Of all the advice that has drifted from psychotherapists' offices into couples' daily lives, the most overworked—and, I suspect, the most destructive—is the injunction to communicate. Be open, be honest, speak your mind, demand to be heard...well, yes, sometimes, maybe—if simple misunderstandings are at the root of your frustrations.

But how often, really, does one partner have no notion what's on the other's mind? When I evaluate a couple, it's not at all unusual for them to cite "communication" as a problem: "He'll say anything—he has no notion how he undermines me."

Rarely is the impasse caused by lack of information. Think how hard it is to keep a secret in an intimate relationship. But it is common for thoughtless speech to stir up discord. There may even be instances where silence is, as advertised, golden.

I am thinking of a story a husband told me in praise of his wife. He had come home on a Friday griping about his job. The managers were ratcheting up the pressure, and now an immediate supervisor was hinting that a promised promotion might not come through. His wife looked annoyed, but instead of speaking her mind, she puttered and listened and offered vague encouragement. On Saturday, she said, "About that supervisor—" And the husband interrupted: "I know. I'm going to have to confront him or go over his head."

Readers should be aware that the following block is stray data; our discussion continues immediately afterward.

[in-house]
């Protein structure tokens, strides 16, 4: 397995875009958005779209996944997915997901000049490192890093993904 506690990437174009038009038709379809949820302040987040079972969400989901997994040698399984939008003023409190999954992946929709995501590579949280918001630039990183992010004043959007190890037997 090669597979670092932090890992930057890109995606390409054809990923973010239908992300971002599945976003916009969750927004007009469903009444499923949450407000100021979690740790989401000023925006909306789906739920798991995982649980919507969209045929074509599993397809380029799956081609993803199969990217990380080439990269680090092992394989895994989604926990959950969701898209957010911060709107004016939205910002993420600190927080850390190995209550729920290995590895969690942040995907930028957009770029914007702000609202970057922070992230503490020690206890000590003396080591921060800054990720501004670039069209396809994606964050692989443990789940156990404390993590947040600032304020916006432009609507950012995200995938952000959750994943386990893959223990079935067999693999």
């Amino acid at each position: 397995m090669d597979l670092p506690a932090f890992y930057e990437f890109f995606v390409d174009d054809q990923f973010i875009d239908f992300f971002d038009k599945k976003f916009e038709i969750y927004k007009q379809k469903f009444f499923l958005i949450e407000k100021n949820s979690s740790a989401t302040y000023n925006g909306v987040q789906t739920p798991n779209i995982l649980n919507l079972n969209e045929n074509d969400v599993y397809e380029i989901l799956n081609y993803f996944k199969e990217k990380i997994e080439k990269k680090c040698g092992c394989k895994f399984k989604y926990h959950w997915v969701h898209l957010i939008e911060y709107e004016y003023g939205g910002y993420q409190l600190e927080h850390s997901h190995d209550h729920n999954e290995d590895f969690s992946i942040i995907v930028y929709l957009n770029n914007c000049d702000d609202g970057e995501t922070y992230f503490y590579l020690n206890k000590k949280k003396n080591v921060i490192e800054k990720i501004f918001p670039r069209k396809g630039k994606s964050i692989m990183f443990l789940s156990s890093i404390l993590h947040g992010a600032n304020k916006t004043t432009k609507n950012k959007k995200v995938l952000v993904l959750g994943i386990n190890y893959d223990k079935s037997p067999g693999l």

"She could have laid it out for me the night before," the man told me. "She may have been thinking that I'm timid and insecure. Other women have said as much. But she was patient. She let me vent, let me spend a night mulling it over."

I asked him what his wife's silence meant. He said, "She has faith in me. She knows I'll do the right thing."

I like this story because it indicates where communication lies.

Communication is not just putting ideas into words. It's getting ideas across, preferably in a way that allows them to be used. Timing is crucial.

But what of spontaneity? Many people believe intimacy means being able to say what you think: "I'm through repressing my feelings. What good is a relationship if I can't express myself?"

I see the point in this objection. Women have been forced for too long to control their responses. We may admire Jane Austen's shrewd heroines, but we wouldn't want to live in a world that demands such extremes of social calculation. No one should have to weigh every syllable.

All the same, self-expression often benefits from forethought. That's why writers revise. Sometimes I think therapists have done great harm by overemphasizing immediacy in communication, as if the ideal marriage were like psychoanalysis from the patient's position, where you say whatever comes to mind without censorship.

Keep reading: "The point of communication in marriage is not for one party to look clever or to humiliate the other"


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